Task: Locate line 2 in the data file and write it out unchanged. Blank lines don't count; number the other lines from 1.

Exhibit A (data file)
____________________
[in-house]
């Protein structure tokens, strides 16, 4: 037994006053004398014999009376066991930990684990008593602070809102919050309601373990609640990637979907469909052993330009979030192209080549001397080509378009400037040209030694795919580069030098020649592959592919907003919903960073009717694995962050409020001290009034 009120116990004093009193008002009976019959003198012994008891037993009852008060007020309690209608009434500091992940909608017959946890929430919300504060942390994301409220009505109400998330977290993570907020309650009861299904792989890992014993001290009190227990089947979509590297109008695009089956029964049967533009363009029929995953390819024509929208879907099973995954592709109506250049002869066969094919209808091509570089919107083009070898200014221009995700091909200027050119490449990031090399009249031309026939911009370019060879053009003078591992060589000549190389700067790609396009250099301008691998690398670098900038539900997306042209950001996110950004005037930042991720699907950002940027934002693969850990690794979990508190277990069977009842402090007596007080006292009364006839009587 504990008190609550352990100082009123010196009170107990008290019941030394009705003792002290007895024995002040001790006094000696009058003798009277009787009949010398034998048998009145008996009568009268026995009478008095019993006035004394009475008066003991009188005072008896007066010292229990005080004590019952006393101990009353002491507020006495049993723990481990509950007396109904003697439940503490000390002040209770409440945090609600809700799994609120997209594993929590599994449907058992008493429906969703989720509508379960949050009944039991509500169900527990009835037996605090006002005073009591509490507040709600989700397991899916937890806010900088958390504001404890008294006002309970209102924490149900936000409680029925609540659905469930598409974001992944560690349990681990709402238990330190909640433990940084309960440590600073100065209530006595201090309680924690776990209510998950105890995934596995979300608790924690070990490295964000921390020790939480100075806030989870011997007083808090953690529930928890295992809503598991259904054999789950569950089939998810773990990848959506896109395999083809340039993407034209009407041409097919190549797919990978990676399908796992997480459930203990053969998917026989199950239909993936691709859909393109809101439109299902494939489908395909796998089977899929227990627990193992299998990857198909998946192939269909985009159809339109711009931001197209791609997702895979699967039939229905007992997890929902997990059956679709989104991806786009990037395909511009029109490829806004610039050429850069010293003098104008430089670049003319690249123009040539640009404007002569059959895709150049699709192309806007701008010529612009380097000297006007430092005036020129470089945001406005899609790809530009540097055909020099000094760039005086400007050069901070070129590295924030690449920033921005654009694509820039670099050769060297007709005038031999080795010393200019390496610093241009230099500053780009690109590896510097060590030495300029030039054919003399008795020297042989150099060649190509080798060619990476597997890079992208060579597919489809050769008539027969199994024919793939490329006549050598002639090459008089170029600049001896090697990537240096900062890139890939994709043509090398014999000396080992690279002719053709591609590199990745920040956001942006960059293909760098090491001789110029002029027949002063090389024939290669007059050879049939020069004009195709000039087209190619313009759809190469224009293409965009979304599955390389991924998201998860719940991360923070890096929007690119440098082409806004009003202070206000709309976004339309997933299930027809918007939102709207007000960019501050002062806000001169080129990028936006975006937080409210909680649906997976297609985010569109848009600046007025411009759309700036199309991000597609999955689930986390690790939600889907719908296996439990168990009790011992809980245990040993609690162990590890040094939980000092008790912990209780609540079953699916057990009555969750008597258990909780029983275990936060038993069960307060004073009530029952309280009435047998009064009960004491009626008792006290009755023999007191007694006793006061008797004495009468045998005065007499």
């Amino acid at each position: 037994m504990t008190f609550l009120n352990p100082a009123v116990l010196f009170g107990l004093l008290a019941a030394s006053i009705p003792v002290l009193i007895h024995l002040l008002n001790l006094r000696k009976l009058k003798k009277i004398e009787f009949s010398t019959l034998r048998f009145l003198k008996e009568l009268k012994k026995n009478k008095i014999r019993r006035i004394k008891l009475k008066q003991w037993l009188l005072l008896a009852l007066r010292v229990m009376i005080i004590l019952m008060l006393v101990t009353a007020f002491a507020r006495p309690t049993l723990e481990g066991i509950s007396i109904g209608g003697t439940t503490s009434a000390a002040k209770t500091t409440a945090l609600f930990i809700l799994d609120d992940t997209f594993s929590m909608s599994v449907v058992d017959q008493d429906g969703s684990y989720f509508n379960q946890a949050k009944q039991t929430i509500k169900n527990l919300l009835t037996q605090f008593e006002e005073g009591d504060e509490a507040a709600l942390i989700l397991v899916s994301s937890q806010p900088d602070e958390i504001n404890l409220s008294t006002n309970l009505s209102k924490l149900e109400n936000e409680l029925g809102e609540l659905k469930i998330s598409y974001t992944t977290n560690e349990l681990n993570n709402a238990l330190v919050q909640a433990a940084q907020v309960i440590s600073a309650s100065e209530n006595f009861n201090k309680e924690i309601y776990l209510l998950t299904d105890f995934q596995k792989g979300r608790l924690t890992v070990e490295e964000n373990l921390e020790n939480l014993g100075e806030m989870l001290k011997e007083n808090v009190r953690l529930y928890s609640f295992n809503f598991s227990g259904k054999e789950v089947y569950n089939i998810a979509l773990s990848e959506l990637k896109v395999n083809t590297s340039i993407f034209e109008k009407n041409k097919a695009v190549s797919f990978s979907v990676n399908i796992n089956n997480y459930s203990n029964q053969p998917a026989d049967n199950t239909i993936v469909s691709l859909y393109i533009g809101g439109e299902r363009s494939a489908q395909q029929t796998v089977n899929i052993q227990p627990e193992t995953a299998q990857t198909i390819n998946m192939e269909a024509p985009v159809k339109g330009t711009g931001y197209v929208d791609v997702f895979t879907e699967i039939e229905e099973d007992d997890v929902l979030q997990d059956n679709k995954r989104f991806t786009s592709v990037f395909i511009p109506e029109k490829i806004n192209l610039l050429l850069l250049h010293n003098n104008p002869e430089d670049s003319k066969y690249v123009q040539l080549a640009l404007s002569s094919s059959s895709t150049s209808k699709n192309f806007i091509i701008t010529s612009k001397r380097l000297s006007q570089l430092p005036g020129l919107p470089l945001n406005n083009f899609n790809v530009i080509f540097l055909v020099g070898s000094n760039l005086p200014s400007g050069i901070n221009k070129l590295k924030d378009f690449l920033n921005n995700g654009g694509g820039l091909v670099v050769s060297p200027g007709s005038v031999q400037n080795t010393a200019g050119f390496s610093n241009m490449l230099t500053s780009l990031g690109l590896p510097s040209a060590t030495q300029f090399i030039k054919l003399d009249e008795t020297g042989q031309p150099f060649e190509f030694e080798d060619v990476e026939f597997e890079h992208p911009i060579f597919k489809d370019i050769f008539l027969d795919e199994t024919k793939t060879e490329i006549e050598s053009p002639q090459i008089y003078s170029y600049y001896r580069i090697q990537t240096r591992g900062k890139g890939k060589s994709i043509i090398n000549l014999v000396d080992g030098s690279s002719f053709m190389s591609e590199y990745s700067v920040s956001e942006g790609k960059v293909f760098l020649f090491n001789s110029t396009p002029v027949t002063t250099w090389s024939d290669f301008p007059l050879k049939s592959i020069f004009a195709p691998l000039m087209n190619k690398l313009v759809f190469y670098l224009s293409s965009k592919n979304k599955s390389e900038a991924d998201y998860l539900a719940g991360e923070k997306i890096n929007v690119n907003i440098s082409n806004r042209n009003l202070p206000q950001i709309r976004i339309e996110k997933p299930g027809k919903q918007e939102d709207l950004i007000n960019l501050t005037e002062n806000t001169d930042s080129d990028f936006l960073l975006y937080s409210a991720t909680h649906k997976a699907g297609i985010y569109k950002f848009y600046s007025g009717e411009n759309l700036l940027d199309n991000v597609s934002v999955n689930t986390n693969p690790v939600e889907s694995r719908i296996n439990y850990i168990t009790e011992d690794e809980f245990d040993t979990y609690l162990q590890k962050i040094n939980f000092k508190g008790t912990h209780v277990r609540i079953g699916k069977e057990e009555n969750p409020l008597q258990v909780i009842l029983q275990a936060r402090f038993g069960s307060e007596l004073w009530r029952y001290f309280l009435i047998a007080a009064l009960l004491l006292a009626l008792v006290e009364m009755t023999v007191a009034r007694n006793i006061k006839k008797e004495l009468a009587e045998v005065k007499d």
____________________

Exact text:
């Protein structure tokens, strides 16, 4: 037994006053004398014999009376066991930990684990008593602070809102919050309601373990609640990637979907469909052993330009979030192209080549001397080509378009400037040209030694795919580069030098020649592959592919907003919903960073009717694995962050409020001290009034 009120116990004093009193008002009976019959003198012994008891037993009852008060007020309690209608009434500091992940909608017959946890929430919300504060942390994301409220009505109400998330977290993570907020309650009861299904792989890992014993001290009190227990089947979509590297109008695009089956029964049967533009363009029929995953390819024509929208879907099973995954592709109506250049002869066969094919209808091509570089919107083009070898200014221009995700091909200027050119490449990031090399009249031309026939911009370019060879053009003078591992060589000549190389700067790609396009250099301008691998690398670098900038539900997306042209950001996110950004005037930042991720699907950002940027934002693969850990690794979990508190277990069977009842402090007596007080006292009364006839009587 504990008190609550352990100082009123010196009170107990008290019941030394009705003792002290007895024995002040001790006094000696009058003798009277009787009949010398034998048998009145008996009568009268026995009478008095019993006035004394009475008066003991009188005072008896007066010292229990005080004590019952006393101990009353002491507020006495049993723990481990509950007396109904003697439940503490000390002040209770409440945090609600809700799994609120997209594993929590599994449907058992008493429906969703989720509508379960949050009944039991509500169900527990009835037996605090006002005073009591509490507040709600989700397991899916937890806010900088958390504001404890008294006002309970209102924490149900936000409680029925609540659905469930598409974001992944560690349990681990709402238990330190909640433990940084309960440590600073100065209530006595201090309680924690776990209510998950105890995934596995979300608790924690070990490295964000921390020790939480100075806030989870011997007083808090953690529930928890295992809503598991259904054999789950569950089939998810773990990848959506896109395999083809340039993407034209009407041409097919190549797919990978990676399908796992997480459930203990053969998917026989199950239909993936691709859909393109809101439109299902494939489908395909796998089977899929227990627990193992299998990857198909998946192939269909985009159809339109711009931001197209791609997702895979699967039939229905007992997890929902997990059956679709989104991806786009990037395909511009029109490829806004610039050429850069010293003098104008430089670049003319690249123009040539640009404007002569059959895709150049699709192309806007701008010529612009380097000297006007430092005036020129470089945001406005899609790809530009540097055909020099000094760039005086400007050069901070070129590295924030690449920033921005654009694509820039670099050769060297007709005038031999080795010393200019390496610093241009230099500053780009690109590896510097060590030495300029030039054919003399008795020297042989150099060649190509080798060619990476597997890079992208060579597919489809050769008539027969199994024919793939490329006549050598002639090459008089170029600049001896090697990537240096900062890139890939994709043509090398014999000396080992690279002719053709591609590199990745920040956001942006960059293909760098090491001789110029002029027949002063090389024939290669007059050879049939020069004009195709000039087209190619313009759809190469224009293409965009979304599955390389991924998201998860719940991360923070890096929007690119440098082409806004009003202070206000709309976004339309997933299930027809918007939102709207007000960019501050002062806000001169080129990028936006975006937080409210909680649906997976297609985010569109848009600046007025411009759309700036199309991000597609999955689930986390690790939600889907719908296996439990168990009790011992809980245990040993609690162990590890040094939980000092008790912990209780609540079953699916057990009555969750008597258990909780029983275990936060038993069960307060004073009530029952309280009435047998009064009960004491009626008792006290009755023999007191007694006793006061008797004495009468045998005065007499």